‘Mr. Malcolm’s List’ boldly flips the script
Director Emma Holly Jones on creating a romantic comedy-period hybrid with inclusivity at its heart
Monday 15 August 2022 By Piya Sinha-Roy Photography by Bertram Knight Shot at The Ned NoMad
‘It sparked a lot of research and I had to ask myself, “When did England start to become the diverse melting pot of cultures it is today?” And I could not answer that question because I’ve never been taught this,’ says Jones. ‘The only visual representation I have of it is movies, which is not an accurate representation of the world.’
Born and raised in Surrey, England, Jones said she knew when she finished her A-levels that she wanted to focus on her love for cinema. And Soho House has been a crucial part of her journey. As a young woman, she took a job as a receptionist and worked part time for many years across different locations, crediting the company for teaching her about the benefits of great customer service. ‘A good boss creates an environment where people feel safe and they can be who they are. Running a film set of the size that I did, there’s no doubt in my mind that the things I learnt from [Soho House] made me a better director,’ she says.
Shortly after finishing school, Jones moved to Los Angeles and immersed herself in improvisation, making her first short film with her friends from that community. It would then take nearly a decade for Jones to make Mr. Malcolm’s List, which she first conceived as a short film starring Sope Dirisu, Gemma Chan, Freida Pinto, and Oliver Jackson-Cohen. Made for $120,000, the short film drew more than two million views and was picked up for a full feature with all except Chan (who had scheduling conflicts) reprising their roles.
Though the film plays within the regimented framework of Regency-era courting rituals, it also echoes present-day dating complexities; Malcolm’s list of partner requirements in particular, which should, perhaps, not look unfamiliar to some modern-day daters. ‘Throughout history, everyone’s been looking for love, connection and partnership, but with the advent of dating apps we can really tangibly see and feel the quest to find the person,’ Dirisu explains. ‘Whether it’s the person for now, the person for the future or the person forever, depending on your attitude towards it, I think it’s a universal theme.’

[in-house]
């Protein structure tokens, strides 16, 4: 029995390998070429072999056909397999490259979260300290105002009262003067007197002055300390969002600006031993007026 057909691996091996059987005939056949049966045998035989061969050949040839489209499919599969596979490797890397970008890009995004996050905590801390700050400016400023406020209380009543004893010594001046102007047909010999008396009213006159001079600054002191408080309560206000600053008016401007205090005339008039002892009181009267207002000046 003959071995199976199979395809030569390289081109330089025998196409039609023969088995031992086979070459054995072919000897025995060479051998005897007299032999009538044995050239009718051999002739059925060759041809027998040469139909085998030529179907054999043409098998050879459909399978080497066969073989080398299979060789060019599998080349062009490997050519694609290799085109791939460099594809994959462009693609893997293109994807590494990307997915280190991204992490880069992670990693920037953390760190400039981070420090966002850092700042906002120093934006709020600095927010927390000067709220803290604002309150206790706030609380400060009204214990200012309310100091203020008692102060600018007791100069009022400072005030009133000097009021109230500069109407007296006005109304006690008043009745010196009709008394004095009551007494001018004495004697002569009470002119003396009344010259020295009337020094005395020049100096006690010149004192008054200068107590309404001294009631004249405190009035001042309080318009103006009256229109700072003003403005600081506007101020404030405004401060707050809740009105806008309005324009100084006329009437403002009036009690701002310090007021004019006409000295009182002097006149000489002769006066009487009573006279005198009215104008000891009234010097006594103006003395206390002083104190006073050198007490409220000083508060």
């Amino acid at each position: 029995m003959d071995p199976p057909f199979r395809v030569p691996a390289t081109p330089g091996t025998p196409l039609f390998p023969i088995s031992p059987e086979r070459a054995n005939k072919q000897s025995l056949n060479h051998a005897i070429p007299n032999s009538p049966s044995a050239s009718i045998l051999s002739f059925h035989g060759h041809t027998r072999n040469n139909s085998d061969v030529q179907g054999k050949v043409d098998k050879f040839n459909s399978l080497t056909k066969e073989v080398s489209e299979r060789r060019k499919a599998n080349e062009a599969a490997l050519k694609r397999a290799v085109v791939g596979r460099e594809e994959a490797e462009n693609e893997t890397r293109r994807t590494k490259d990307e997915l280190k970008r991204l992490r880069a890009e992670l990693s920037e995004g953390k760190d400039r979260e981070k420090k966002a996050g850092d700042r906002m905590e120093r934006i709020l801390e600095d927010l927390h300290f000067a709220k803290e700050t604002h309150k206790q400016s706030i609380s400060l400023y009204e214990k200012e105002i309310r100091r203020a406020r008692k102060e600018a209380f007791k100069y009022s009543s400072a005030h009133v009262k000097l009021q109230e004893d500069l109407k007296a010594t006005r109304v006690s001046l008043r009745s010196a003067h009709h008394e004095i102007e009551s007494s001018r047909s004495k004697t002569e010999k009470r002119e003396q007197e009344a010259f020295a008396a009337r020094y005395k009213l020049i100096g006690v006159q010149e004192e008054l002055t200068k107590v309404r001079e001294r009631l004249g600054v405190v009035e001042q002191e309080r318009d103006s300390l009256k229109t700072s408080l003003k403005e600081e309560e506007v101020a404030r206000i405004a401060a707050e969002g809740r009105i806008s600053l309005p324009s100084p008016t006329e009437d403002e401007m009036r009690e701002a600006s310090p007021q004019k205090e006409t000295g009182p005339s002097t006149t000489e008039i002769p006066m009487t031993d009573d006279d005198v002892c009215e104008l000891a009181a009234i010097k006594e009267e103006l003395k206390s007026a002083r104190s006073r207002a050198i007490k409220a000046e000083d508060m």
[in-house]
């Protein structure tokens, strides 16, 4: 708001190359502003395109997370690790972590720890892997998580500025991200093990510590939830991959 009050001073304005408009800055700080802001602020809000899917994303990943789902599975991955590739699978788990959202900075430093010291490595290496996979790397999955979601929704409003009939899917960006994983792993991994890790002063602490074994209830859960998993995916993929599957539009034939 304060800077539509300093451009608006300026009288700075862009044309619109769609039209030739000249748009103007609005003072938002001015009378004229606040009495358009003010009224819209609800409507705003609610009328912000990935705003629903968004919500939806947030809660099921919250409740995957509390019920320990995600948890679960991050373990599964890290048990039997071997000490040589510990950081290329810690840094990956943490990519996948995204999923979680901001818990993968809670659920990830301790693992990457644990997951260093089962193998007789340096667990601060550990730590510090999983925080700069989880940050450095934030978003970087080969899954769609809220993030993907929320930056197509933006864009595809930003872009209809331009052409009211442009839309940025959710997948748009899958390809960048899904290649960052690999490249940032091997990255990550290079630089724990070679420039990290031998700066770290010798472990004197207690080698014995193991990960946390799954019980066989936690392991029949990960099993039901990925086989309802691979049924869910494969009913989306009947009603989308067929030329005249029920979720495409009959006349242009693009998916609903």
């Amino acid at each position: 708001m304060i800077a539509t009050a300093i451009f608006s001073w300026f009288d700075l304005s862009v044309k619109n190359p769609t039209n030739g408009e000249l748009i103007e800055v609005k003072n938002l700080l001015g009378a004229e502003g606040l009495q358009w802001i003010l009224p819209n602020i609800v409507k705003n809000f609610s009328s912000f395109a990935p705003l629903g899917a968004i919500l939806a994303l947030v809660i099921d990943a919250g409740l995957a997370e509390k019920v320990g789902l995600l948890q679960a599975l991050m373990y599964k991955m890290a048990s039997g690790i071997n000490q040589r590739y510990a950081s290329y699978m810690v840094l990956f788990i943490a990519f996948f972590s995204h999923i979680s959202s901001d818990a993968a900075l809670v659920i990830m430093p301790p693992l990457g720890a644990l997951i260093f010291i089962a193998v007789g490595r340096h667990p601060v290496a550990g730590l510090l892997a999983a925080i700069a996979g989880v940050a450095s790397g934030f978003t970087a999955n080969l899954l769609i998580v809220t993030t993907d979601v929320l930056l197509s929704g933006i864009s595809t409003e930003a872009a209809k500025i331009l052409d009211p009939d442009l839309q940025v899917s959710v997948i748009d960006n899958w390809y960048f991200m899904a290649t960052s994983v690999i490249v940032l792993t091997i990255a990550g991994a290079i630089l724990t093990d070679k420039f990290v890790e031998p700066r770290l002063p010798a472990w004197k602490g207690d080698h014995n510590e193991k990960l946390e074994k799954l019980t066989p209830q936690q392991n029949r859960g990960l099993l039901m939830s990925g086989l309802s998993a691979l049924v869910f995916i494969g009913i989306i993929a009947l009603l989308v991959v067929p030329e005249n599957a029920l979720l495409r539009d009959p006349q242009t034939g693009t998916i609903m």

Playing the stoic and handsome bachelor, Dirisu was drawn to the deep-seated fears in Malcolm’s character. ‘He’s desperately afraid of falling completely head-over-heels in love with the wrong person, but also there is a vulnerability that one has to show if one’s going to find true love,’ the actor explains. ‘There’s an element of insecurity that I found really fascinating with him, and that’s where I based a lot of his defensiveness, in that self-protection as opposed to the feeling of being better than anybody else.’
Mr. Malcolm’s List was filmed in just 27 days in Ireland during the height of the pandemic, for under $7m – a tight budget for an elaborate period piece – and the process tested Jones. To add another complication, the actor originally cast to play Julia dropped out just two weeks before filming, leaving the production in limbo. ‘I think going through that week of hell and stress was because the film gods out there were pushing me to make the right decision, and I hadn’t made it yet,’ she says.
The biggest challenge for Ashton was to make Julia, and her Machiavellian plot, relatable. The actor dove into her comedic roots, and Jones and Dirisu credit Ashton for injecting the film with a fresh dose of fun. ‘Julia can read as extremely acerbic on the page, and I just thought some of it was just way too unkind,’ says Ashton. ‘If Julia felt too poisonous, I think people would have been really turned off, so I had to do a lot of work to find the comedy beats to apply to the film and to her. And what’s lovely is it feels like it unlocked so many of the comedic moments in other characters as well.’
‘She steals the show,’ Jones adds, on the subject of Ashton’s performance. ‘She’s incredible. I remember watching her on set and being just blown away.’
For decades, British period dramas were a popular pipeline for British talent to get on the Hollywood radar, but as they were centered on exclusively white characters and casts, it prevented BIPOC actors from that same access. But now, as stories such as Mr. Malcolm’s List and Bridgerton signal a sea change in a genre that has excluded non-white stories and actors, it’s Jones’s hope that the floodgates will open.
‘It’s important that people keep doing it,’ she says. ‘We need to make sure that younger generations of Hollywood and the younger generations of audiences don’t even think about it.’
Mr. Malcolm’s List is released in UK cinemas on Friday 26 August by Vertigo Releasing. In the US, watch it on ROW8, Prime Video, Vudu, Apple TV, Vudu Movie and TV Store or Redbox.